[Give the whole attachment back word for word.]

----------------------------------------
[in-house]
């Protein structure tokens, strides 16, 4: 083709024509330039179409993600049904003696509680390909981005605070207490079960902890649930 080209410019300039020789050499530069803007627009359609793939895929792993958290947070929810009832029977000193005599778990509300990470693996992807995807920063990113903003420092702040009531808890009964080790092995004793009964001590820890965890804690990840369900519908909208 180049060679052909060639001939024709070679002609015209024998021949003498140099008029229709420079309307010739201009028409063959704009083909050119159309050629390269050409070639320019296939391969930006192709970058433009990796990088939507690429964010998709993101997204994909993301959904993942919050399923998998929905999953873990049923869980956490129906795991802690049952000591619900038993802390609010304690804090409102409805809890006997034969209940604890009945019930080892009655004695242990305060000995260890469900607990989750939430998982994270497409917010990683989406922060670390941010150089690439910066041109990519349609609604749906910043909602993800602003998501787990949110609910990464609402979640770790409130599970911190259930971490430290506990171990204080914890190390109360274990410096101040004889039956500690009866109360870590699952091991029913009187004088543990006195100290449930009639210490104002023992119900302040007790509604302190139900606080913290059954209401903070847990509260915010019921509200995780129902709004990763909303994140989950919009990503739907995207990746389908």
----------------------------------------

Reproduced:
[in-house]
């Protein structure tokens, strides 16, 4: 083709024509330039179409993600049904003696509680390909981005605070207490079960902890649930 080209410019300039020789050499530069803007627009359609793939895929792993958290947070929810009832029977000193005599778990509300990470693996992807995807920063990113903003420092702040009531808890009964080790092995004793009964001590820890965890804690990840369900519908909208 180049060679052909060639001939024709070679002609015209024998021949003498140099008029229709420079309307010739201009028409063959704009083909050119159309050629390269050409070639320019296939391969930006192709970058433009990796990088939507690429964010998709993101997204994909993301959904993942919050399923998998929905999953873990049923869980956490129906795991802690049952000591619900038993802390609010304690804090409102409805809890006997034969209940604890009945019930080892009655004695242990305060000995260890469900607990989750939430998982994270497409917010990683989406922060670390941010150089690439910066041109990519349609609604749906910043909602993800602003998501787990949110609910990464609402979640770790409130599970911190259930971490430290506990171990204080914890190390109360274990410096101040004889039956500690009866109360870590699952091991029913009187004088543990006195100290449930009639210490104002023992119900302040007790509604302190139900606080913290059954209401903070847990509260915010019921509200995780129902709004990763909303994140989950919009990503739907995207990746389908």